Since space at the In House Mix Position was at a premium I elected to put the SFX computer, the Video 101 computer and all the amplifiers in our control booth, where our Stage Manager operates the SFX computer and the lighting console during the run of the show.  Which leads us to what was my biggest challenge during this show; this venue only has room for a very tiny In House Mix Position at the end of an aisle.  This proves quite a challenge when any sort of reinforcement is needed in this venue.  In the past I was able to fit in a Yamaha 01V digital mixer and the wireless rack was placed under the seating risers.  My first thought was to do something similar for this show, however I really wanted some fairly sophisticated live effects processing as well.  While I like the 01V in general and I find it has decent EQ and Dynamics and serviceable reverb effects, it simply didn't have enough depth and variety of effects processing for what I wanted on this production.  So my first thought was to put a computer at the In House Mix Position with my TC Electronics PowerCore card, and I would let that computer provide the more advanced pitch shifting and chorus effects I was looking for.  So I started a search to find some software that was simple and easy to use that could be a VST effects host for the PowerCore plug-ins but also allowed me to automate the plug-ins and control routing.   In my search I ended up being side tracked and found what ended up being a much more elegant solution to my space issues and will likely change the way I want to mix musicals from this point on.  Enter SAC.



The In House Mix Position: Studio Theatre:Beck Center for the Arts



The view from the board ops seat.

SAC is an acronym for Software Audio Console.  It is a virtual software mixing console from RML Labs.  My first reason for taking a look at SAC was because it could host VST plug-ins and since it was a full blown mixer in software, I figured it would give me plenty of control for routing one plug-in to another or mixing multiple plug-ins together.  However I quickly realized that it would be much more useful if I just mixed the entire show using SAC alone.  I spent some time working with the demo of the product to make sure it would be able to do what I needed it to do.  While there seemed to be plenty of happy customers in the forums on the RML web site, I didn't see any theatre sound designers in the forum.  After some experimenting with the demo, I purchased a copy of SAC and assembled a SAC system around an Echo Layla 24 I had in my stock.  SAC became the one missing link in my system for Evil Dead.  I was able to mix all the wireless and band mics with SAC.  SAC provided all the effects processing I needed for the show via a combination of a some free VST plug-ins I found and the delay plug-in that is included with SAC.

I've worked with many different digital consoles over the years, none of the really expensive models mind you, but most of the Yamaha line and a few others as well.  While they have always provided great bang for the buck and are far more compact than an equivalent sized analog mixing console, I have always felt like I had to wrestle with them or jump through a bunch of hoops in order to achieve the type of automation I really wanted for some productions.  With my use of SAC in this show, I didn't really feel that way.  SAC has some unique features that I did have to modify my working methods to.  But overall it was a very positive experience and for the first time in my work with digital mixing I was able to write cues for my board op that did exactly what I wanted to do, without having to tinker around with various recall safes or using an external application to do all the automation.  For example I was easily able to write a cue that fades up the aux sends on just 2 channels over 2 seconds.  Or another cue that fades them back down over 4 seconds.  Not only did I finally have the automation I always desired for a show, but SAC allows for remote clients to log into the system.  So you could place the SAC computer anywhere in the venue and just set up a laptop and a control surface at your In House Mix Position and run the show that way.  I didn't get that adventurous this time out; I put the SAC computer at the In House Mix Position along with the wireless receivers.  But I was able to run the SAC remote software on my laptop at my tech table during technical rehearsals and adjust any parameter I wanted on the fly.  I used an old Yamaha ProMix 01 as a control surface for my board op to run the show.  During technical rehearsals I used a CM Labs Motormix control surface with my laptop at the tech table.  So both my board op and I had separate control surfaces and were able to address any part of the mixing console simultaneously.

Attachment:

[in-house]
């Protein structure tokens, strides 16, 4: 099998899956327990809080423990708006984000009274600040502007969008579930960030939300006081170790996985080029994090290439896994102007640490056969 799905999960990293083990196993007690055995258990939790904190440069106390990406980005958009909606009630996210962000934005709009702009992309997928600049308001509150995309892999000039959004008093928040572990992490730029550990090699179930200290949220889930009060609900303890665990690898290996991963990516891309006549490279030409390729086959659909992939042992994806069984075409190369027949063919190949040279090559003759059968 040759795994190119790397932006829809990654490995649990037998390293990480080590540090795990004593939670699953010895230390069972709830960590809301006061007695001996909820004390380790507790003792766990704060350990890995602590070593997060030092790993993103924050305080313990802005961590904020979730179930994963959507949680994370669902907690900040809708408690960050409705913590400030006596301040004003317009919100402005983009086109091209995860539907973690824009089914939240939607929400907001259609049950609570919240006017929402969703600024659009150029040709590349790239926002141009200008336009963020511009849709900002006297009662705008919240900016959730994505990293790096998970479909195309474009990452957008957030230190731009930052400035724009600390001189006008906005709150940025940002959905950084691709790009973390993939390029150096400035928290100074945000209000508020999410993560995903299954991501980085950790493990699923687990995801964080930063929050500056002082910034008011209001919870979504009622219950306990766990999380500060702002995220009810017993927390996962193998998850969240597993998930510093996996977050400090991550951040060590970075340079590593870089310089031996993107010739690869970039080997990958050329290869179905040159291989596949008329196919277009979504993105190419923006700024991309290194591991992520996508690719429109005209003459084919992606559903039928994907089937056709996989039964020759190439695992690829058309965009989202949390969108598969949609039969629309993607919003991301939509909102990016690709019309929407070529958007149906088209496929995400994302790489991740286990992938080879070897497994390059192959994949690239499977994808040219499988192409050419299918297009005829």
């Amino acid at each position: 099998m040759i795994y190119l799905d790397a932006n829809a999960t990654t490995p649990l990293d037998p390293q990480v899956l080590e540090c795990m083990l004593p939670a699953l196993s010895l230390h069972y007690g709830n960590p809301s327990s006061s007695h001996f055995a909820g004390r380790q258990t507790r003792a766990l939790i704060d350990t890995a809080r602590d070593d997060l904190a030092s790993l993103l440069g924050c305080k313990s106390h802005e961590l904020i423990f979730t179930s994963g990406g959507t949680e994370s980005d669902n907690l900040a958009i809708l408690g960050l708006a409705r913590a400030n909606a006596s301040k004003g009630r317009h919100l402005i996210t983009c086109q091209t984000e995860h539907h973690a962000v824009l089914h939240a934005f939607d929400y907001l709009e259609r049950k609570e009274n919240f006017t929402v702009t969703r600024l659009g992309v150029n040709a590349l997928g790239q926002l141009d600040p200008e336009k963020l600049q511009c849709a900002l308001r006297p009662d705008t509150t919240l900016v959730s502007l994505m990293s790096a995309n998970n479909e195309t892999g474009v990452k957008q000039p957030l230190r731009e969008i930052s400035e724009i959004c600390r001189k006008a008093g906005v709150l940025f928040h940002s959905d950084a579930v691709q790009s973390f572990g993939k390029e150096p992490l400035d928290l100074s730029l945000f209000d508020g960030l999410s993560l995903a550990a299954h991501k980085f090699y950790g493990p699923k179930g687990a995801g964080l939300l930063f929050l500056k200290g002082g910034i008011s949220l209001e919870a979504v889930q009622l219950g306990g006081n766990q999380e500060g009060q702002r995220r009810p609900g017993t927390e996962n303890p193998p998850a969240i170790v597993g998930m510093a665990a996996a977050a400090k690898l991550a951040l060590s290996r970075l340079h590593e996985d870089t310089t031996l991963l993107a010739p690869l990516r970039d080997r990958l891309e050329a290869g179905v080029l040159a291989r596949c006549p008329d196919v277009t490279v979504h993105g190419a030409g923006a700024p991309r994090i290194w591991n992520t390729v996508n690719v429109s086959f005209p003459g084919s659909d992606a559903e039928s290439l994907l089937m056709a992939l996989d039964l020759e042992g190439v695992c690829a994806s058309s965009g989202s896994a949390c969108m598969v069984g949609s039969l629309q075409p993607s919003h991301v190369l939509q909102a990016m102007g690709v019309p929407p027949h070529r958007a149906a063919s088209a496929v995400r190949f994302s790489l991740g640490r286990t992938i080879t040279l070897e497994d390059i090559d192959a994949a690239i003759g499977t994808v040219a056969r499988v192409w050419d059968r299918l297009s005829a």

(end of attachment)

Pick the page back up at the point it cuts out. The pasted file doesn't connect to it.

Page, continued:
The SAC computer mixed all the live audio and that was sent to the control booth via a Hear Technologies ADAT Extender which converts ADAT Lightpipe to CAT5 cable and back.  In the control booth the Gina 24 sound card on the SFX computer mixed the live audio and the playback from SFX together and routed it to the various speakers.



This is the first production I've worked on where the only hardware used for the sound system (other than the computers) was the microphones, amplifiers and speakers.  Every other task was performed virtually in a computer via software.  It was an experiment to say the least and I did have a backup plan ready (at least in my head) in case it simply didn't work out.  But after having worked this way on this production, I have to say that I don't really want to go back.  I am going to continue down this virtual sound system path in the future and cannot wait to use this method again.

Richard B. Ingraham
RBI Computers and Audio
http://www.rbicompaudio.20m.com/

Stage Research Inc.
http://www.stageresearch.com/

RML Labs
http://www.softwareaudioconsole.com/